Sunday, August 7, 2011

Republican Council Challenger Candidates Are Being Thrown Under the Bus With Ill-Advised Strategy Encouraged by Ballard Campaign

Mayor Greg Ballard with Council District 1 Challenger Susan Blair
On the northwest side of Indianapolis are two Democratic council districts, Districts 1 and 2, that in dearth of competitive districts held by incumbent Democrats, constitute two of the better chances Republicans have to score an upset come November 7th.

To the Marion County GOP's good fortune, two well-qualified candidates have thrown their hats in the ring.  In District 1, Republican challenger Susan Blair will face a former University of Indianapolis student of mine, Councilor Jose Evans.  Blair has been President of the Pike Township Resident Association for 10 years and a resident of Pike for 33 years. 

In District 2, the Republican Challenger Anthony Simmons opposes Counselor Angela Mansfield.  Simmons has worked as operations director for Todd Rokita's Secretary of State campaign, and worked in the Secretary of State's Office before taking a position in the Attorney General's Office as a consumer mediator.  Simmons has been president of the Pike Township GOP, a position yours truly held in the 1990s.

District 1, which is the northern 2/3 of Pike, was originally a narrowly GOP district electing Republican Isaac Randolph in 2003.  By the 2010 election though the Republican baseline had decreased to about 40%.   District 2, which is a small sliver of Pike but is mostly made up of northwestern Washington Township, is even more Democratic.  The 2010 Republican baseline numbers are only 36%.  Mayor Ballard could easily roll to re-election in 2011 and there is still no way he comes close to winning Districts 1 and 2. 

It is Campaign Strategy 101 that Blair and Simmons show independence from the Mayor and get people who are voting for Democratic mayoral candidate Melina Kennedy to cross over and vote for them.   The most effective thing they could do in that regard is distance themselves from the Mayor, running as "independent-minded Republicans" who pledge not to rubber-stamp the Mayor's agenda, regardless of party.  That well-known campaign strategy is exactly why Democratic members of Congress who are in Republican-leaning districts distanced themselves from Obama in 2010, and the reason why Republican members of congress in Democratic-leaning districts distanced themselves from Bush in 2006.

The advantage of being challengers is that Blair and Simmons haven't had to sign onto highly unpopular Ballard policies such as the $33.5 million taxpayer gift to the Pacer and the 50 year parking meter deal.   Unlike incumbent Republicans who are going to find their campaigns bombarded with negative mail tying them to unpopular votes for Ballard's corporate welfare schemes, 100 plus tax/fee increases and misplaced priorities, Blair and Simmons have the chance to avoid that by distancing themselves from the Ballard record.
Council District 2 Challenger Anthony Simmons
Yet Blair and Simmons and other Republican council challenger candidates don't seem to be doing that at all.  The challengers' strategy, encouraged by the Ballard folks who have infiltrated several council challenger races, is to run as promoters of Ballard and his policies.

Reportedly the Ballard folks have told the Republican council challenger candidates they have polled and the best strategy for those challenger candidates to win their districts is to run as supporters of Ballard and his agenda.  Most of the Republican council challengers have assumed they're being told the truth about the polling (they're not) and are now dutifully using their precious campaign resources to assist the Mayor's re-election rather than focusing on their own campaigns.  Those challengers are encouraging volunteers to staff phone banks that almost exclusively being used to promote the Mayor, with only a comment thrown in at the end about the local Republican challenger.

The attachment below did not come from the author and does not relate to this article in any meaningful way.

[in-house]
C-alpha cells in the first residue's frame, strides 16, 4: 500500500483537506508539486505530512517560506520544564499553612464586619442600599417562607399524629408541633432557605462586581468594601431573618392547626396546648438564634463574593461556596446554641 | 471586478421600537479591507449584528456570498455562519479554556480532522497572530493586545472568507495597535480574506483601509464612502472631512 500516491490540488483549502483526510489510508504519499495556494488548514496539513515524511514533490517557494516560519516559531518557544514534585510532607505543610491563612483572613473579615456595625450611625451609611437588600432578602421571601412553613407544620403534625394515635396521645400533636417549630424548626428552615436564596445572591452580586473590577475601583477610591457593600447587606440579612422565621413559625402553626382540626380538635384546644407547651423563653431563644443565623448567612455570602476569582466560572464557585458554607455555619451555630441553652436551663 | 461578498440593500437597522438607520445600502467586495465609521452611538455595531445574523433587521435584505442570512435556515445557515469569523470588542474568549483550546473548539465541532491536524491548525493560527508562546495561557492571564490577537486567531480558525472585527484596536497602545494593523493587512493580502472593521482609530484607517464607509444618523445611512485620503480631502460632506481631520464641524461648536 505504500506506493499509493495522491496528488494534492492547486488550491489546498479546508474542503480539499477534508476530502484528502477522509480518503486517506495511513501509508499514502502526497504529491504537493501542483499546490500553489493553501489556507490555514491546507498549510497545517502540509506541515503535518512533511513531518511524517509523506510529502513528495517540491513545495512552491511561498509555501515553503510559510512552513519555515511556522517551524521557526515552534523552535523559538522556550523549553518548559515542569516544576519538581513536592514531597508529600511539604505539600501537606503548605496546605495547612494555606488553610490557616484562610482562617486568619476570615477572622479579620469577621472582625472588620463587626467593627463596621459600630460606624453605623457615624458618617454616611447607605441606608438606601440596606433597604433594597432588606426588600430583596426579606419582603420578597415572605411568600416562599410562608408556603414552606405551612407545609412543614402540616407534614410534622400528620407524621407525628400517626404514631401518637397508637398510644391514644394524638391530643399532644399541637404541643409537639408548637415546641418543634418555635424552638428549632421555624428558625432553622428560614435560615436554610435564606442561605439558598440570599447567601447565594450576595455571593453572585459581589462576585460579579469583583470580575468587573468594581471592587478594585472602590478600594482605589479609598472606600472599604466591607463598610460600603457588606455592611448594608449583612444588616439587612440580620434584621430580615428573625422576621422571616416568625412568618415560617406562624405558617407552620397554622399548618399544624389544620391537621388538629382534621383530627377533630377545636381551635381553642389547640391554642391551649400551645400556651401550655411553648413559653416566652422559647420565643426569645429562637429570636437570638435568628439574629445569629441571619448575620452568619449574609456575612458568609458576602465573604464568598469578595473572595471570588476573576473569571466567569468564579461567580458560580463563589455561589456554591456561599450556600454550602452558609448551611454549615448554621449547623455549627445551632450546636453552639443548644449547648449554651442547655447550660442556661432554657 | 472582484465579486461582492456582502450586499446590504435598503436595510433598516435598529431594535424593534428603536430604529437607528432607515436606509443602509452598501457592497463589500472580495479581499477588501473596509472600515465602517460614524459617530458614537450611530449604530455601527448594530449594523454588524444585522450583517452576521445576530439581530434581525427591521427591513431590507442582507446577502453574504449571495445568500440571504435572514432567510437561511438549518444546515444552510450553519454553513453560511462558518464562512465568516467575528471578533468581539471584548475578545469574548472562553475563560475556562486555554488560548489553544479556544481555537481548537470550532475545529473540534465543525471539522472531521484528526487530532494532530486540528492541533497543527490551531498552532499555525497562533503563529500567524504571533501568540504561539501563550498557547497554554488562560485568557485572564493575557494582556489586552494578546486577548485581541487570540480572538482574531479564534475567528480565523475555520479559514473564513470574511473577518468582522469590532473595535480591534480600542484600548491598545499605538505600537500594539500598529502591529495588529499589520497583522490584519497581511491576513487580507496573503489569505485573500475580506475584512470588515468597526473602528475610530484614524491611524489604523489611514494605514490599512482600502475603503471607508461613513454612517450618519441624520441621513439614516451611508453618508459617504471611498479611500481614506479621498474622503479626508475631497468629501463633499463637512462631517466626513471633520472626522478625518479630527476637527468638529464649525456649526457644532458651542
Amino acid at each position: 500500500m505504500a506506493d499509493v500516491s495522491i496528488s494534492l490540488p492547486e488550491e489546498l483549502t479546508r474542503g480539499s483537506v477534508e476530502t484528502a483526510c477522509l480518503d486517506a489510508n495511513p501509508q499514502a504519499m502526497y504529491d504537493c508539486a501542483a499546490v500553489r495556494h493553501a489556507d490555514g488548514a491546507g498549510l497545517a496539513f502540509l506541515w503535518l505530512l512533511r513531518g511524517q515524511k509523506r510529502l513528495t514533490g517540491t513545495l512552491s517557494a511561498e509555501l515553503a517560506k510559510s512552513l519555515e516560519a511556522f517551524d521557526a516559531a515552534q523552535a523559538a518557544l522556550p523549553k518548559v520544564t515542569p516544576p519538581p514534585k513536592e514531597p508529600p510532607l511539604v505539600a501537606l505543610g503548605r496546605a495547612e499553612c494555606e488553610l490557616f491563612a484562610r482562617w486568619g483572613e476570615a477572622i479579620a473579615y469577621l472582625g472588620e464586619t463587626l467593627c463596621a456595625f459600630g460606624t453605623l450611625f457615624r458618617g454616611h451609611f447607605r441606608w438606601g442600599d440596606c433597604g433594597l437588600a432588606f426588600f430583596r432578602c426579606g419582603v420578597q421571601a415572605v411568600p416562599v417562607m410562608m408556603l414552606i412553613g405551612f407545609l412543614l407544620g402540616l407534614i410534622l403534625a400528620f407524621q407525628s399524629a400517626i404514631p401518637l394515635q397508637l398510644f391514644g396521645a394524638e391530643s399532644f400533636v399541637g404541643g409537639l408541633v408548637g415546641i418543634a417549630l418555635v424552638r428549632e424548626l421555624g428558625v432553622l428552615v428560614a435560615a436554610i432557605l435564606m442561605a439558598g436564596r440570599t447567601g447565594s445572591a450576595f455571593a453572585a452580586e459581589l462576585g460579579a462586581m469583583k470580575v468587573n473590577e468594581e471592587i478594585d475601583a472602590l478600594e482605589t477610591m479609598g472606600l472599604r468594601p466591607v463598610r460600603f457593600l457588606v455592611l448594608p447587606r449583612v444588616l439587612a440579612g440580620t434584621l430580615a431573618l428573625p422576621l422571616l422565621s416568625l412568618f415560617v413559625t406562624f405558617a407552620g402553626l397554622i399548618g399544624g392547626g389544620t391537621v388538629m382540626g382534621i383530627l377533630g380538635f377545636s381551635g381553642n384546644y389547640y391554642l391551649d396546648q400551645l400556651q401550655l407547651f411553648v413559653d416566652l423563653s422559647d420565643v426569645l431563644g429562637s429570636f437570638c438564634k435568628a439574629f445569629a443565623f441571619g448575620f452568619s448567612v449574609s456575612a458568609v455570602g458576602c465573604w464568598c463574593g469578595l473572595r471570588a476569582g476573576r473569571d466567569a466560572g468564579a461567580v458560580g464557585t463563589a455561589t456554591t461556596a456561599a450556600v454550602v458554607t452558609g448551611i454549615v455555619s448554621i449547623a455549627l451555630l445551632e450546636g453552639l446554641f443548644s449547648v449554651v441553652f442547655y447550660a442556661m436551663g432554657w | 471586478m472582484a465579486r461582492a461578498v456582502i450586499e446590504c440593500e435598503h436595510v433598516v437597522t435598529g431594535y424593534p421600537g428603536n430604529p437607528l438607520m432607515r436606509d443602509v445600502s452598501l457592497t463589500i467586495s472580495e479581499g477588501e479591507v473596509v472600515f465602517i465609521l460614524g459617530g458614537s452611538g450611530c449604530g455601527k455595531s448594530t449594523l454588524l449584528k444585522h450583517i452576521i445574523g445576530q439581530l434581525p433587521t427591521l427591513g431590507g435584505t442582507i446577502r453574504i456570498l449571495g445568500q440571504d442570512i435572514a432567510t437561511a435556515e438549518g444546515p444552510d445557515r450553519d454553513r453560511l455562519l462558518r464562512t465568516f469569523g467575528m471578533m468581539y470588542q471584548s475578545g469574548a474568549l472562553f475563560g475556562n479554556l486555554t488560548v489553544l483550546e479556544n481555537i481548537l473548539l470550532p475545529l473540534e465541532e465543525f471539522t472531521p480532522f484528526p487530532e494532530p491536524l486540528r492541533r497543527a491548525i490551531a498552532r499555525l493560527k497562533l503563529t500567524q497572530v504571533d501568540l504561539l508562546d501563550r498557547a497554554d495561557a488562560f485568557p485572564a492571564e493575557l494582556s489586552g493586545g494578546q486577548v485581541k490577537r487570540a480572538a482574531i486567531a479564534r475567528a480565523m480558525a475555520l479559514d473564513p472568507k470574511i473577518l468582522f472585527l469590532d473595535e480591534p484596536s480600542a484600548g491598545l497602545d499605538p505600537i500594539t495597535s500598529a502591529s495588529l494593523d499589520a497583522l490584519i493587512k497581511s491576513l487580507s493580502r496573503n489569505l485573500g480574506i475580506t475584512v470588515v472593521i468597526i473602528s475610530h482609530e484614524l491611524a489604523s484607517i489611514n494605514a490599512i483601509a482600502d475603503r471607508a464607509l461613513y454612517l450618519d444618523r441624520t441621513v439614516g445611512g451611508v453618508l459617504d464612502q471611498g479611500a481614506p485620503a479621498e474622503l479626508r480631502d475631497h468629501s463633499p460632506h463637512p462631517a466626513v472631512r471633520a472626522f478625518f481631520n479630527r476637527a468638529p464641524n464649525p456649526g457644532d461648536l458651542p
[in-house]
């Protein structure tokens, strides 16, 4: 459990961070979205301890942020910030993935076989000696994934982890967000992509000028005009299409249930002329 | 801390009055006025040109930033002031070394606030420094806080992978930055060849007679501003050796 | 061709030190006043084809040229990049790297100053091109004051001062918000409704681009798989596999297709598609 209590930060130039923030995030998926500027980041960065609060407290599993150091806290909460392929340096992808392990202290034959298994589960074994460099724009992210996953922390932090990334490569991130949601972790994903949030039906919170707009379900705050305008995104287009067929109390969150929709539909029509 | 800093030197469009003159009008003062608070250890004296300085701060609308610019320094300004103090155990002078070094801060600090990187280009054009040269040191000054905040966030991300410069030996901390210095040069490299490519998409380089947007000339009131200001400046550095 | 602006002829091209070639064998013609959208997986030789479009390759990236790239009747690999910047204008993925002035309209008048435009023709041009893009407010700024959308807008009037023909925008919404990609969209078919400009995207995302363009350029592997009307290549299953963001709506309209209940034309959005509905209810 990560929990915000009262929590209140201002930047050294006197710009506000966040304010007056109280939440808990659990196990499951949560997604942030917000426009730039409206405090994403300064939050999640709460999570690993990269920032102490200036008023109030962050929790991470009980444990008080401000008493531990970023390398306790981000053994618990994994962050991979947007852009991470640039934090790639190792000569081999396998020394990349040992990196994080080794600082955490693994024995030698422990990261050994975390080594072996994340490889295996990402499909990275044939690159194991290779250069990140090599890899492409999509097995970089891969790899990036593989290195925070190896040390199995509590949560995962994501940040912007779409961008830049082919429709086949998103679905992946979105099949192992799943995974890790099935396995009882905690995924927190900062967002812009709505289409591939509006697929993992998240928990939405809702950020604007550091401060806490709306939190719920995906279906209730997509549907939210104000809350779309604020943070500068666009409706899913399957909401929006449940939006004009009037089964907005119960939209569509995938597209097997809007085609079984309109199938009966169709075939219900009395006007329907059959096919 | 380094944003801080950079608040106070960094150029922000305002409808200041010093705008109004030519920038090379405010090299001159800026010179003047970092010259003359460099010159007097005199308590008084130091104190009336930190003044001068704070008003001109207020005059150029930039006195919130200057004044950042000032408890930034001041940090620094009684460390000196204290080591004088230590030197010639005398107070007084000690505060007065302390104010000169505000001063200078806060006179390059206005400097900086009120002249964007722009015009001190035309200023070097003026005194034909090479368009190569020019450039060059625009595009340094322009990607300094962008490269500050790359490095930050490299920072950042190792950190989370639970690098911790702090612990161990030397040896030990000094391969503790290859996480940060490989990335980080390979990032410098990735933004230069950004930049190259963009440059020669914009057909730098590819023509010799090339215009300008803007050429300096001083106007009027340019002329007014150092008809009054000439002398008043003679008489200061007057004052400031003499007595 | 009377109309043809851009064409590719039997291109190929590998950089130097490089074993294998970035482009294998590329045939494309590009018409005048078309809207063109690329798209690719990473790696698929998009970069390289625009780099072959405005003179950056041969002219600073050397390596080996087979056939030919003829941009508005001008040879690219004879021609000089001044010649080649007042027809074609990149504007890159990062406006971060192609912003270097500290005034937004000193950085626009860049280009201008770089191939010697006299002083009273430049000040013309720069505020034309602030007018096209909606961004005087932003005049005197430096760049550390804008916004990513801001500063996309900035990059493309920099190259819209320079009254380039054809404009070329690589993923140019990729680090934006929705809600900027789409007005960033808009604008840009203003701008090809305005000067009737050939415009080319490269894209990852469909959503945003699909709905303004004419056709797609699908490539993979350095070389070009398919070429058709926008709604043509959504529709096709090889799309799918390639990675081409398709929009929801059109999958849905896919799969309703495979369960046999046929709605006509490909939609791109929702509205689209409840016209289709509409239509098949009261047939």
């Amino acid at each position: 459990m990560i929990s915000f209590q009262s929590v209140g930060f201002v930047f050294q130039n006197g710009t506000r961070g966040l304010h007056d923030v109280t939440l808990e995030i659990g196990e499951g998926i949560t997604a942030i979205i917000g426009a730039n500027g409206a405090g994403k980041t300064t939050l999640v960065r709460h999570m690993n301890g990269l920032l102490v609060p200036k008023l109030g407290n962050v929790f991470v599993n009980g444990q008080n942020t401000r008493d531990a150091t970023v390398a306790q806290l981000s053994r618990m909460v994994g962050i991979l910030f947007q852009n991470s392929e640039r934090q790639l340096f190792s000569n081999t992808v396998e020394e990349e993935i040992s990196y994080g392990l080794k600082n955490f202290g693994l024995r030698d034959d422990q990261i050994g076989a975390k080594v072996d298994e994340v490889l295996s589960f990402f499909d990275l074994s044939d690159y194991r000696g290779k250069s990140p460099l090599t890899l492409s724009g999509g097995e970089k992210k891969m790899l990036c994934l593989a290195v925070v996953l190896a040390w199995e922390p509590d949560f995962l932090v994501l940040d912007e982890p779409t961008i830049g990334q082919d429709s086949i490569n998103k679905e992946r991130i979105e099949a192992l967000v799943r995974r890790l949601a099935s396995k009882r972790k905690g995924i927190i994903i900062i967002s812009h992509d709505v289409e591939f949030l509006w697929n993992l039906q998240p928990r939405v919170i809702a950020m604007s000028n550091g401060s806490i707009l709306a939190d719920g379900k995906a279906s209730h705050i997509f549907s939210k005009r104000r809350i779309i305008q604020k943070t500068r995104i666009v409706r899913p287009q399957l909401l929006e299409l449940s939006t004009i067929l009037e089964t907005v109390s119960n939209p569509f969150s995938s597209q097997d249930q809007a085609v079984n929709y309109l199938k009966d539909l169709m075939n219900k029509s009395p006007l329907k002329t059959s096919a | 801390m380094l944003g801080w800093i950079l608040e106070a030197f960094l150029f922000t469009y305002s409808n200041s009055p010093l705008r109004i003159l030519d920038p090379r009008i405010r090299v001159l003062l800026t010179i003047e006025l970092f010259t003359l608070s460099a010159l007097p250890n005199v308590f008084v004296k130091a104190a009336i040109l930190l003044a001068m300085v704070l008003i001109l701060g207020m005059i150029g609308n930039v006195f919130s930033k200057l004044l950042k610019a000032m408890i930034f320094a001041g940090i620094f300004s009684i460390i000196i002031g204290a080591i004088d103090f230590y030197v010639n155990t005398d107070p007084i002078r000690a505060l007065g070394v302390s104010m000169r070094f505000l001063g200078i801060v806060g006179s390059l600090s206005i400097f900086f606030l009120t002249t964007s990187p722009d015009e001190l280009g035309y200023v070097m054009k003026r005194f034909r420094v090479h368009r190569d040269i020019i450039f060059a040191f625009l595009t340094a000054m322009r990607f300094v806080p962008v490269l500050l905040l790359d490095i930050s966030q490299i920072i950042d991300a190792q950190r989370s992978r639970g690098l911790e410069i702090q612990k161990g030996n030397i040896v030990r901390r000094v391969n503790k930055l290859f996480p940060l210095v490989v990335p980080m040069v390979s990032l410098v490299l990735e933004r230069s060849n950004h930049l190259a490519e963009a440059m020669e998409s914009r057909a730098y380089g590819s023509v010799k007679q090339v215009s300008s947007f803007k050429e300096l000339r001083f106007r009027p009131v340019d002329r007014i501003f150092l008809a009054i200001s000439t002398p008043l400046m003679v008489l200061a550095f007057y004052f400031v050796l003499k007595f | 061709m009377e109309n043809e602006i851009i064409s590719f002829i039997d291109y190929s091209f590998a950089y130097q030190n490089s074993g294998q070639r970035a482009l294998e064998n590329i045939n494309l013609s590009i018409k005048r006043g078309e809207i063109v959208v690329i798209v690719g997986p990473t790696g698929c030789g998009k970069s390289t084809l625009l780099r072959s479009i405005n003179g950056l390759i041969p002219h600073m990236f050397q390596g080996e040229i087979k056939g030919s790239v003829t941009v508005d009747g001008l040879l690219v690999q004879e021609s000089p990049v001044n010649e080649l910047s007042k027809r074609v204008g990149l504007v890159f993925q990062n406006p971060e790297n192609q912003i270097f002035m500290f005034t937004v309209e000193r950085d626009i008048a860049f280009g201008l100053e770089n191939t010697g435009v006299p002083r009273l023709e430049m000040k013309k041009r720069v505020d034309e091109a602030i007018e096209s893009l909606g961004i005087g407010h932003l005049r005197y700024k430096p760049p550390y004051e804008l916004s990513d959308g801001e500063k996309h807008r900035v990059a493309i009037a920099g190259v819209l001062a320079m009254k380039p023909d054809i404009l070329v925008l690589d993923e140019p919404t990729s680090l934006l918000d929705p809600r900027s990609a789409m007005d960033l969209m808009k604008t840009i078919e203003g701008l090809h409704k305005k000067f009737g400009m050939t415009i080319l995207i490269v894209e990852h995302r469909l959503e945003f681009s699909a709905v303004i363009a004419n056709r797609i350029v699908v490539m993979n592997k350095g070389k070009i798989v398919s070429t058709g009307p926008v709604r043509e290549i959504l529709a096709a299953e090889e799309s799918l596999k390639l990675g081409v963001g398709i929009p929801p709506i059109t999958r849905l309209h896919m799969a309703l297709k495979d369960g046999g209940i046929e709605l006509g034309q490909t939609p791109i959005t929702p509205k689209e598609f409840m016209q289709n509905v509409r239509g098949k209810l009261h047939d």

Of the 12 districts where Republican challengers are taking on Democratic incumbents, in only one, District 19 (where Republican Jeff Miller is facing Councilor Dane Mahern), do the Republicans have a (small) majority baseline.

Now let's go back to the numbers in Districts 1 and 2.  Blair has a 40% Republican base in District 1; Simmons' Republican baseline in District 2 is 36%.  How are they going to win their districts if their vote is a subset of Ballard's?  The answer is they won't win without substantial cross-over voting that a Ballard-centered campaign is not pursuing.
It is inexcusable that good, hard working Republican challenger candidates, most of whom have never been candidates before, are being exploited by the Ballard people to pursue a strategy which they know perfectly well dooms any chance the challengers' have of winning.  Blair, Simmons and the rest of the challengers need to kick the Ballard people out of their campaigns and run their races as independent-minded Republicans who are willing to stand up for policies that are in the best interests of the public, even if that means going against a Mayor of their own party.  To do otherwise is to forfeit any chance of winning on Election Day.


Hoosier in the Heartland said...

Blair would be a great council member (and I say that as a Democrat).

She needs to distance herself from Ballard pronto!

Jedna Vira said...

And Ballard needs to distance himself from Frank Straub if he hopes to win reelection.

Paul K. Ogden said...


I agree. Susan Blair would be great, especially if she got elected and emulated someone like Christine Scales who is willing to do what is best for the City rather than rubberstamping Ballard's agenda. I doubt Ballard is going to be in office come 1/2012 though.

Bradley said...
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